Often in remix the artist transgresses the text’s original intent, blending it with other popular or personal “texts.” These new readings challenge “the sanctioned expert interpretations and readings of the text.” ((Jenkins 1992: 25)) Remix is the difference between Read-Only material (copy-write protected) and Read-Write (free or remix culture). The “one emphasizes learning. The other emphasizes learning by speaking. One preserves its integrity. The other teaches integrity. One emphasizes a hierarchy. The other hides the hierarchy.” ((Lessig 2008: 87)) Remix is about leveling the playing field for what counts as a legitimate production of culture; it does not have to come just from authorized places. Continue reading Remix Culture and the Church

Follow-Up Materials From Quaker Heritage Day

For now, I’d like to share the materials that were requested by those there at the Quaker Heritage Day event in Berkeley, CA this past weekend. A number of folks hoped I’d share the slides, and other documents. You can find those things below. Hopefully these things can aid in jogging memories and help with further reflection. Thanks for a great weekend! I hope to post some more personal reflections soon.


Session #1: Mission, Quakers, and Culture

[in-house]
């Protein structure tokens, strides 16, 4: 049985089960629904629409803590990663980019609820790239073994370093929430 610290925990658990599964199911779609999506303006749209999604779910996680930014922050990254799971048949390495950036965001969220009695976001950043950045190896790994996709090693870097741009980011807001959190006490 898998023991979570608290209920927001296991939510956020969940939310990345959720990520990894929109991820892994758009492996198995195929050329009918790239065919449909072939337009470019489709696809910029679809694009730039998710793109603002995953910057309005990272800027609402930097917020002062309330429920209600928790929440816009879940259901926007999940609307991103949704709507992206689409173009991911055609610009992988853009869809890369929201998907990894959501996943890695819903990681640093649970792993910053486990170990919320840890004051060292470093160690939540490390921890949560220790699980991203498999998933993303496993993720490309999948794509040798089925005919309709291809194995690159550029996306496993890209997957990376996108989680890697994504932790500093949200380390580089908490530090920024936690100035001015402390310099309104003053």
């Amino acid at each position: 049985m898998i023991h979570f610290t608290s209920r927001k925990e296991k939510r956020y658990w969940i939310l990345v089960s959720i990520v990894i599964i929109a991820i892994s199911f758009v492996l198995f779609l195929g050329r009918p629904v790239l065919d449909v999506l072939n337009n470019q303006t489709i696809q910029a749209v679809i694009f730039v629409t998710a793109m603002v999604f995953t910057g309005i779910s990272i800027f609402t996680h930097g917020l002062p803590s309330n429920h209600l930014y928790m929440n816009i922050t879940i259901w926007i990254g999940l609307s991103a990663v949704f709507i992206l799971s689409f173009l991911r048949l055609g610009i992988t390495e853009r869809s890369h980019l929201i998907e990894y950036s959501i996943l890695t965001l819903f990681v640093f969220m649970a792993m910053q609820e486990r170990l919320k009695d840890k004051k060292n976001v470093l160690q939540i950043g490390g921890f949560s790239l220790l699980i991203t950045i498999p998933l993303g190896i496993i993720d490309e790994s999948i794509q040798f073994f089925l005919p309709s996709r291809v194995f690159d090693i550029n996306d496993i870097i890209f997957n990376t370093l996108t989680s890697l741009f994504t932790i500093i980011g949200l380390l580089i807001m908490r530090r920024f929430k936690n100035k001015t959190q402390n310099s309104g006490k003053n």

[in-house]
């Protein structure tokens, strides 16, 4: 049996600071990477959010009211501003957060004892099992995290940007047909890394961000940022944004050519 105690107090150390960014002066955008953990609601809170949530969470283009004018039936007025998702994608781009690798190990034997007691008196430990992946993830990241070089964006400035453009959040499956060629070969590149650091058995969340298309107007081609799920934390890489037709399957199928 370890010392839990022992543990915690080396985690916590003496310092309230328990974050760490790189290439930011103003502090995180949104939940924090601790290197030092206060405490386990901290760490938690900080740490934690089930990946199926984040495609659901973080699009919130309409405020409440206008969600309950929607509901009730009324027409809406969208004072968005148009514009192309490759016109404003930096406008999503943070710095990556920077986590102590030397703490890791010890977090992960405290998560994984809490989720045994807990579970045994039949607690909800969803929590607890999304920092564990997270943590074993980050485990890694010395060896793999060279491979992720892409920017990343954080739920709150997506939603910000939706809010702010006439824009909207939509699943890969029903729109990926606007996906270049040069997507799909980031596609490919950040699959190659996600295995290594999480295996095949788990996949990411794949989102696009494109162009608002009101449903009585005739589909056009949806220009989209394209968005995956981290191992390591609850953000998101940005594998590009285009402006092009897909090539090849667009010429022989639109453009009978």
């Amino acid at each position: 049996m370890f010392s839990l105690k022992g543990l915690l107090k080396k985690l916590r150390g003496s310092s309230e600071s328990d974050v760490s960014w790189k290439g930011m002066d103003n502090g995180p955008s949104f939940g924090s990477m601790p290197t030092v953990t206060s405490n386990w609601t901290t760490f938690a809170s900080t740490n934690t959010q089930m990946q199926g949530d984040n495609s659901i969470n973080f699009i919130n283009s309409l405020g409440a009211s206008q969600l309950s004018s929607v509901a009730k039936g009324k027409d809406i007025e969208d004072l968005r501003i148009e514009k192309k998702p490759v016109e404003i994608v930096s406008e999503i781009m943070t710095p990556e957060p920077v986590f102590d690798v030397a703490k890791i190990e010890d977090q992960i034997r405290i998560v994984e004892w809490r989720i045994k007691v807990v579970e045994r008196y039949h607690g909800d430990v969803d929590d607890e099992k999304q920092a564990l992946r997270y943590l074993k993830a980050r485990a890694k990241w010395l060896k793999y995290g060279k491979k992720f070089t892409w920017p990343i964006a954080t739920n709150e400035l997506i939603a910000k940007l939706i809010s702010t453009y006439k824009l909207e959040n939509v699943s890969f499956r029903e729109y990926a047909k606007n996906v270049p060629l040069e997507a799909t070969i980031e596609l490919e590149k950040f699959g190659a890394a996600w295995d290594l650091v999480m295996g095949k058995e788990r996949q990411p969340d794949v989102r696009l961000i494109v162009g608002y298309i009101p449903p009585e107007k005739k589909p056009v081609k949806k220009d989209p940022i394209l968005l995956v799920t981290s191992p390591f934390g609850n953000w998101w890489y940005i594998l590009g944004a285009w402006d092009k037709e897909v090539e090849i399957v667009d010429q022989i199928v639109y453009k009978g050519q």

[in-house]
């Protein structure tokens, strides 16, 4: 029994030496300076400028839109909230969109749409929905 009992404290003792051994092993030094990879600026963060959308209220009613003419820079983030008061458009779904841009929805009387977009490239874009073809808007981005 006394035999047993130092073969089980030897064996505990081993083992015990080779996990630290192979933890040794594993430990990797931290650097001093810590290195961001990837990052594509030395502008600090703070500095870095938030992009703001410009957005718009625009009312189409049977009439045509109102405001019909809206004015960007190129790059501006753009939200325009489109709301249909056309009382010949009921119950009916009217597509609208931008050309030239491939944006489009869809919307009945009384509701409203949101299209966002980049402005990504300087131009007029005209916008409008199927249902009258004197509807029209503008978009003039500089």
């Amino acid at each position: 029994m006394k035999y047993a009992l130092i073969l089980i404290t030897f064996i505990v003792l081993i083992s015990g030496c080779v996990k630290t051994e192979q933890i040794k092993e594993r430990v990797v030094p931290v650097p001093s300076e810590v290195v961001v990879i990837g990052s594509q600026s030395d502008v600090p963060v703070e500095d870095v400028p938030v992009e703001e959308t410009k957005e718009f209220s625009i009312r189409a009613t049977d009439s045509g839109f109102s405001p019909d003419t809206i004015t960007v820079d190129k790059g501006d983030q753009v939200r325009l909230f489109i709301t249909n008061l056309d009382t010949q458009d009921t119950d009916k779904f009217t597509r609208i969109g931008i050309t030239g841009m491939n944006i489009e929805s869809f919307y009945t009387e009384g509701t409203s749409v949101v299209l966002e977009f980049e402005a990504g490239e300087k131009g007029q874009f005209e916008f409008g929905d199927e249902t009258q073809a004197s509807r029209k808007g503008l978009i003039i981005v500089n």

Session #2 (part a): Participation in the Quaker Tradition

Session #2 (part b): Heralding the New Creation

Session #3: Re-Enacting the New Creation


Preparatory Handout

Small Group Discussion, Query and Quotation Handout

Bibliography for Quaker Heritage Day 2011

Session #3: Outline

Book Giveaway: Three Copies of Spirit Rising: Young Quaker Voices

I don’t know about you but I love free books! So, in the spirit of Christmas I wanted to gift three people with a copy of the book I helped edit and love to share around. The book was published this year by Quaker Press and has been well received by many. The book is a collection of essays representing an international community of young Quakers (between 15 and 35 years old) and covers a broad span of theological convictions, as well as cultures and ways of practicing faith. It is a great snapshot of what it means to be a Quaker in today’s world.  The book was compiled over the course of two years by a team of ten editors. We are proud of the book and feel that there are many very rich writings, poetry, short stories, and reflections that are creative, inspiring and engaging. I think you’ll enjoy it as well (or may find it to be a nice gift for someone else!). If you want to purchase a copy you can go to Quaker Books online and you can find more out about the book on the book’s main webpage. Continue reading Book Giveaway: Three Copies of Spirit Rising: Young Quaker Voices